A visit to Willamsburg

Yesterday (Saturday), I continued my exploration of Brooklyn.  With the weekly weekend shutdown of certain parts of the 4 and 5 subway lines, getting over there can be a bit of a pain, but that’s only because I keep thinking of “Brooklyn” as the southern part of Brooklyn rather than the huge place it really is.  Last week’s visit to Greenpoint (“Little Poland”) had me take a new route using the 7 line to the G line and that works very nicely.  Of course, this week I mostly ignored that new route.

So, what’s special about Williamsburg?  Right now it’s a very trendy place where a lot of the artists and all seem to be moving.  I watched the local TV show “Cool in Your Code” which did an episode on Williamsburg, but found it oddly uninformative.  I later found out why.

The neighborhood is right across the East River at Manhattan’s Canal Street level.  I took the subway down to Canal Street and then the J train to Willamsburg.  In two weeks, two new subway trains taken.  That’s one of the reasons I’m trying to break out of just wandering Manhattan:  I keep using the same paths and seeing the same places.  It’s time to break out of that rut.

Never, ever, ever let it be said that the subway maps they hand out for free should be used with any belief that they are to scale.  They ain’t.  I know it, and I knew it before; but I guess I just couldn’t help myself.

I looked at the map and used the show and a view of Wikipedia to determine that the place I wanted to see was Bedford Avenue.  According to the map, I could get off at Flushing Avenue and then do a straight shot down the avenue to Bedford and then have a nice long stroll on Bedford and see whatever the trendy set was up to nowadays.  I was in for a surprise.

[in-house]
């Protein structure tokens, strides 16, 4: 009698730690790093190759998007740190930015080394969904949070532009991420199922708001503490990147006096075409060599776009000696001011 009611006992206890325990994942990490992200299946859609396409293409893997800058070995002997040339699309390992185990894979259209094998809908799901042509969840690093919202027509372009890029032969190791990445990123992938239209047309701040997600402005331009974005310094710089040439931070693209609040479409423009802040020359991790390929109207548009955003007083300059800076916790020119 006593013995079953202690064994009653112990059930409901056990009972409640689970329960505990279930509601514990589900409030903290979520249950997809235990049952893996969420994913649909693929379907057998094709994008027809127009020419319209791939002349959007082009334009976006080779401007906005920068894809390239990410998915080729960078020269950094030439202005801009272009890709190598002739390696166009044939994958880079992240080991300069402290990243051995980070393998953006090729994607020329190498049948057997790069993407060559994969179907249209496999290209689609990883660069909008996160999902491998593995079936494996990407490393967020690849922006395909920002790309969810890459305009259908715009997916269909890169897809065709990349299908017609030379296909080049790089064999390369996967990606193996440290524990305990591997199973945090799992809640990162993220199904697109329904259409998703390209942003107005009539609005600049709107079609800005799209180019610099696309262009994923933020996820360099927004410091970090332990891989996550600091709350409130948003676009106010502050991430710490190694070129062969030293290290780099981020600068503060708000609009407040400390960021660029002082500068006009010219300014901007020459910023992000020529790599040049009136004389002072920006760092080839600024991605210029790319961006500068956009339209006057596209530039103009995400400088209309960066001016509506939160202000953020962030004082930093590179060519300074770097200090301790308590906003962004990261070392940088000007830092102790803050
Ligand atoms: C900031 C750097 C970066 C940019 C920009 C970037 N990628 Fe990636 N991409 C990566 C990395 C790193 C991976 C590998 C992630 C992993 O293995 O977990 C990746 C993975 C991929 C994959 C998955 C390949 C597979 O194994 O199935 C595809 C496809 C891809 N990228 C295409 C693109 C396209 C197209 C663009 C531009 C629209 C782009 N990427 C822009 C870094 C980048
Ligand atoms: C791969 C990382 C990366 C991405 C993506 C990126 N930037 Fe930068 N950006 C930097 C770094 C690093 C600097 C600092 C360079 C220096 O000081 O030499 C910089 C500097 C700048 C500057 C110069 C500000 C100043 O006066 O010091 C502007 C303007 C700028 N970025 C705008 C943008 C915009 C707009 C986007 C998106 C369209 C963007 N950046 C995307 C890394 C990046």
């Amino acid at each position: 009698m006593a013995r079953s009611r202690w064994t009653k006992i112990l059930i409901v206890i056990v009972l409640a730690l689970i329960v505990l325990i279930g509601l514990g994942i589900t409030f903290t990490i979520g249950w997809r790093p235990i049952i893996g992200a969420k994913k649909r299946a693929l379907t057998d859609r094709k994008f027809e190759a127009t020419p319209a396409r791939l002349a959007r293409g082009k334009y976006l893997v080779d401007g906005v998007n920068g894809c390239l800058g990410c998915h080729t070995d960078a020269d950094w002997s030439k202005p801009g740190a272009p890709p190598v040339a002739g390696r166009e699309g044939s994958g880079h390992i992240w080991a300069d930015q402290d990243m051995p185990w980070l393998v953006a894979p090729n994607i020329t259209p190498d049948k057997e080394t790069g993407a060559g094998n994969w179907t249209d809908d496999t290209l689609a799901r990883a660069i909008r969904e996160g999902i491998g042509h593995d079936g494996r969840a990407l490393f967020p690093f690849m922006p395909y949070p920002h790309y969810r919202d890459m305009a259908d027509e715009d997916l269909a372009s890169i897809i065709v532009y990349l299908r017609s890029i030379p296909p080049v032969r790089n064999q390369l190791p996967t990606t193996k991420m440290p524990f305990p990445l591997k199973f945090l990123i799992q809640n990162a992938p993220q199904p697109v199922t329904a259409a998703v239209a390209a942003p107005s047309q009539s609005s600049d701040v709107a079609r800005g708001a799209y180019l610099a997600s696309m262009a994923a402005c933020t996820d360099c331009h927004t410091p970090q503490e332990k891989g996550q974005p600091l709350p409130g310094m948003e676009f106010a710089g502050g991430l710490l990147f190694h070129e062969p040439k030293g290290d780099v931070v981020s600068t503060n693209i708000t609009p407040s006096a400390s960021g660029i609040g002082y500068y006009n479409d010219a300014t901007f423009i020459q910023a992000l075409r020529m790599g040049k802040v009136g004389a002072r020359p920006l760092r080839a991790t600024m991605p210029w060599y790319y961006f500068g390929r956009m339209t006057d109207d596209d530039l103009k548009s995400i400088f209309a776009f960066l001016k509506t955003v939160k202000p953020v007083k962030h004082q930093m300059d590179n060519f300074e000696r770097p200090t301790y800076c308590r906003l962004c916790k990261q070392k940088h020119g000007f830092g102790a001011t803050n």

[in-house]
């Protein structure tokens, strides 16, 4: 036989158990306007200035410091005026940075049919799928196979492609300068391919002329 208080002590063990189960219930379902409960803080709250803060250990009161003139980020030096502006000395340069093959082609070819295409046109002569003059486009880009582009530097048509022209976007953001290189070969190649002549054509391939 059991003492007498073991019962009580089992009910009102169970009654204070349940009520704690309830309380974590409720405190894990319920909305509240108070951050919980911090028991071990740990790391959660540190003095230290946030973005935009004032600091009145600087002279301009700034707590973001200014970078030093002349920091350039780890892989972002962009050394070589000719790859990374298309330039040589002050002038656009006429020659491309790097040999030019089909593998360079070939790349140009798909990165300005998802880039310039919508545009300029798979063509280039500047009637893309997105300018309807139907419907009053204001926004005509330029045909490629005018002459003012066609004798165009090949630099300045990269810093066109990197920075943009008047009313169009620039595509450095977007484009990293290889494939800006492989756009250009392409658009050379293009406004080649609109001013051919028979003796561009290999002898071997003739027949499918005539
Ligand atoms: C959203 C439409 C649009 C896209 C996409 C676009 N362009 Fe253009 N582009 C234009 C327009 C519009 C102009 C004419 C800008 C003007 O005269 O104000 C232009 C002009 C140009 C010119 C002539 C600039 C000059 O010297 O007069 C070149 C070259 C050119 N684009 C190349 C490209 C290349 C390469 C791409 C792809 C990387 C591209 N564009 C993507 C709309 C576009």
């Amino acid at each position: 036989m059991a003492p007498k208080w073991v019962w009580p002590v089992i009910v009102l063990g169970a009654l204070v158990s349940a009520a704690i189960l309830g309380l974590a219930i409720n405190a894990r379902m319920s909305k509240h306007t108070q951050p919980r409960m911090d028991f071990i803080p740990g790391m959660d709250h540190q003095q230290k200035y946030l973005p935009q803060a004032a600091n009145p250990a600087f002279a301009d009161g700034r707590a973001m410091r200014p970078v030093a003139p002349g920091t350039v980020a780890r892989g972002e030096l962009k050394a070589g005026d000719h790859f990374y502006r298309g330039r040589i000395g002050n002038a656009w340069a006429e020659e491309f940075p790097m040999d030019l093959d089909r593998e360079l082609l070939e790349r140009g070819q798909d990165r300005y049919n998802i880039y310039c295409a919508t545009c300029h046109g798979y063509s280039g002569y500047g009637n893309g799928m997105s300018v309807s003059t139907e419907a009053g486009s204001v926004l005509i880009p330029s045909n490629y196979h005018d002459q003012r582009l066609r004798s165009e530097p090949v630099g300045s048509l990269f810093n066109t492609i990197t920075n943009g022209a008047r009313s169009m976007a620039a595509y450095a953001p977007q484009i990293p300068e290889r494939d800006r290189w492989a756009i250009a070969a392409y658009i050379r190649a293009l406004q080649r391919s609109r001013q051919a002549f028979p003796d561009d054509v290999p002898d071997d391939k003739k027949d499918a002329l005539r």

The train ride was really nice.  It goes over the Williamsburg Bridge and the view is wonderful.  The train car and station was older and little less inviting than the typical Manhattan ride, but that’s just my Manhattan-centric persona speaking.

So, I got to Flushing Avenue, made note of which was was east-west (I wanted west) and started to walk.  One interesting site:  the first business I saw was a law office with the warm and welcoming phone number (posted in very large letters) “1-888-I-Can-Sue”.  The whole area was a little rundown with little activity.

I kept telling myself that “This is Brooklyn.  Crowded, noisy, boisterous Brooklyn.”  No, it wasn’t.  This was deserted, quiet, and empty.  I started walking and found the area a little nerve-wracking.  Where was everyone?  Everything was closed.  On a long street, there would only be one person every hundred yards or so.  Very few cars.  I went by a couple of “project” style buildings and saw only a couple of people, and heard no noises.  Where was everyone?  I walked and walked and walked.  Every business was closed.  Every building appeared deserted.  It was the middle of the day and I couldn’t figure it out.